“No author dislikes to be edited as much as he dislikes not to be published.” Russell Lynes

Sunday, September 27, 2009


“When words are scarce they are seldom spent in vain.” William Shakespeare

I am a detail-oriented individual. I believe I inherited this trait from my father, who researches everything before buying or pursuing. It was also an important skill to use with my mother, if I was ever to win an argument. Being meticulous when choosing words is something to which I aspire.

As a writer, it’s a fine-line between the text being enriched versus muddled. Is it better for a character to be incredibly disappointed or dismayed? Each word must be chosen with care. If I get feedback from an editor, I must take it to heart to improve my piece. Is there too much dialogue or not enough? Is the manuscript bogged down with details about surroundings or are there too few? Is the internal monologue superfluous or an inadequate explanation of internal motivations? Editors and agents have told me to show and not tell. I often think about Nathaniel Hawthorne’s, The Scarlet Letter, which initially goes on for pages, describing scenes in minute detail with no dialogue. I doubt an editor would offer Mr. Hawthorne a contract today. Is it detail or minutia?

Striking the right balance of detail is crucial in writing and teaching. Students can only listen so long, no matter how exciting a lesson I try to teach. I need to give enough detail to make the material clear, but not so much that they tune me out. It’s also crucial to provide analogies, so they can relate to a theory that is otherwise unclear. Their feedback helps me tailor my lessons, for if a student’s question demonstrates that s/he is lost, I need to try again. Was it my words that confused the student or the method of delivery? How can I make myself clear?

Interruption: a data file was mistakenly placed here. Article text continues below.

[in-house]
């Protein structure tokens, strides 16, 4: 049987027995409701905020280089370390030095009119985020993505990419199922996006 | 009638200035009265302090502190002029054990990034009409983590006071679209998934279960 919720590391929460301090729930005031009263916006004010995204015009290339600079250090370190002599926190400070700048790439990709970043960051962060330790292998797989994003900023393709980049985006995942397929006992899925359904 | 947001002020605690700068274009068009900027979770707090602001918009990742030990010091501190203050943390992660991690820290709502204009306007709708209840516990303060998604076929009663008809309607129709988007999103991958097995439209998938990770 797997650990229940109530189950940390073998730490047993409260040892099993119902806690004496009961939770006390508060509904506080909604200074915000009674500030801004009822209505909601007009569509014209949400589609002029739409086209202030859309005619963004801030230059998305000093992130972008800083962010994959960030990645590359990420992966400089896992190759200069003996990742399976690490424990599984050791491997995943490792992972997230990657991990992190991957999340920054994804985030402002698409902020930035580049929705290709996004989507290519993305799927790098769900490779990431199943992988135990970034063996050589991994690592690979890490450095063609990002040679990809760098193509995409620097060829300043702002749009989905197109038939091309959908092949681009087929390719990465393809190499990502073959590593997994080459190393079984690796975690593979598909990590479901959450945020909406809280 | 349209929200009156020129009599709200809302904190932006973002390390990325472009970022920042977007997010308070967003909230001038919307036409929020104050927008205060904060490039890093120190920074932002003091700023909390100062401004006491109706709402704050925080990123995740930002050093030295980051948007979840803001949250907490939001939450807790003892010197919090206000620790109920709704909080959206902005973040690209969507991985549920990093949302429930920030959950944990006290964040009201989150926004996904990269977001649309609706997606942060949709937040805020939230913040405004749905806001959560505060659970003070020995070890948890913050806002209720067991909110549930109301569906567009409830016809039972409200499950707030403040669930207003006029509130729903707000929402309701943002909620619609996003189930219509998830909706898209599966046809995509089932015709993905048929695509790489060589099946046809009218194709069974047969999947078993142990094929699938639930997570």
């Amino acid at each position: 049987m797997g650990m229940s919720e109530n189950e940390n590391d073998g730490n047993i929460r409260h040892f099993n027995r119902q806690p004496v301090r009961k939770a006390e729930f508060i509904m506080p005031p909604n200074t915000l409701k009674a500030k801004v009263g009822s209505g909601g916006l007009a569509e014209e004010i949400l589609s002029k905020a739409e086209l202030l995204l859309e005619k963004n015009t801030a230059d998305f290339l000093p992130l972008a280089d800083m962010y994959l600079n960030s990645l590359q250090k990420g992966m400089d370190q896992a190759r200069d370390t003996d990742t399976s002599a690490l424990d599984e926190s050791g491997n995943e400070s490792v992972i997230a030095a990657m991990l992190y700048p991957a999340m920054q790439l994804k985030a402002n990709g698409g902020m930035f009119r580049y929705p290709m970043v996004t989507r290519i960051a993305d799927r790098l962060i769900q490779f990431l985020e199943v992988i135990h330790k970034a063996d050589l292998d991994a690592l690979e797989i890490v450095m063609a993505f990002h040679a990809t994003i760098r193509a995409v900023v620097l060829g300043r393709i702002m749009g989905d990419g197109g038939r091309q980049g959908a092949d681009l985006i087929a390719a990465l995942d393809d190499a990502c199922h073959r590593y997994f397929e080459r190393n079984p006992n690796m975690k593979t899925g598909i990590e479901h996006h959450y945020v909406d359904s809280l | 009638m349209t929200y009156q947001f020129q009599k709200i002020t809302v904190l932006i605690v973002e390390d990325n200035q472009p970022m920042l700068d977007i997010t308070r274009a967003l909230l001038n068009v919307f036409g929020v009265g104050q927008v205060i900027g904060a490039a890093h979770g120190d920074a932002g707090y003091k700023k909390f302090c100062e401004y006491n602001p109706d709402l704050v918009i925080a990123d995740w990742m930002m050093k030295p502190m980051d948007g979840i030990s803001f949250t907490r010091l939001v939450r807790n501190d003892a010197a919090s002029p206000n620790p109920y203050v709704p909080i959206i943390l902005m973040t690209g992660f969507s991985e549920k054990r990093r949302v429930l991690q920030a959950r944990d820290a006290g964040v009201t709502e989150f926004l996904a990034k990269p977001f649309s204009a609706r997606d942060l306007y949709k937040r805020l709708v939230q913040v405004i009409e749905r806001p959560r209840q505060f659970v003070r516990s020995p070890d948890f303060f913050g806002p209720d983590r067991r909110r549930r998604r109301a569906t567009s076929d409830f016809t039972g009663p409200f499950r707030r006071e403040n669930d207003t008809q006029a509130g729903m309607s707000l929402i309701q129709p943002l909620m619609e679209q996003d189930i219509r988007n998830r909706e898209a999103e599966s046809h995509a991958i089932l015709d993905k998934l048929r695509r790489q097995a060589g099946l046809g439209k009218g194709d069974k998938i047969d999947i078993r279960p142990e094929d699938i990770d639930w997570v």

Being misunderstood in writing, teaching, or conversation is frustrating. I want to always be concise about what I am trying to communicate. Writing is the easiest because I can reedit until I get it right. And I can bestow perfect words upon the lips of my characters. Teaching is a bit harder – I aspire for clarity in the moment, the next class, or the following year, when that lesson comes up again. I often wish I was the type of person who was meticulous in selecting each word that I uttered. I've always admired people who exercise that type of restraint.

In conversation, there’s often less care in choosing words. And if words aren’t chosen correctly, they can degenerate into a misunderstanding. Then, trying to remedy a misunderstanding can quickly deteriorate into an argument. Only words will ameliorate the situation, so choose carefully.

Friday, September 25, 2009

Race Lessons

“I have a dream that my four little children will one day live in a nation where they will not be judged by the color of their skin but by the content of their character.”

Martin Luther King Jr. “I have a Dream” speech, March on Washington, August 28, 1963.

Last night, my eleven-year-old son told us that he’d had an altercation with another boy during gym. He was running during a game of Capture the Flag, and tagged a student with a little too much force (Due to his momentum). Though my son immediately apologized, this new student from the other class called him a, “White son of a b*tch.” The boy may have just been talking trash that he previously witnessed or maybe said it for a more sinister reason. Either way, my son took it badly. He doesn’t like name-calling or misbehaving, in general. He prides himself on being a good kid, and doesn’t like when other kids don’t follow the rules.

But more than that, the fact that someone would point out my son’s “race” was most troubling to him. It reminded me of when he was three-years-old, playing with a group of kids on the playground. When we left, he recalled the good time he had with a particular child. I asked which one, and he replied, “The one with the red sweater.” The boy was black, and it struck me that it wasn’t the first thing my son noticed, when color/ethnicity is the first attribute most adults use to describe someone who is different from them.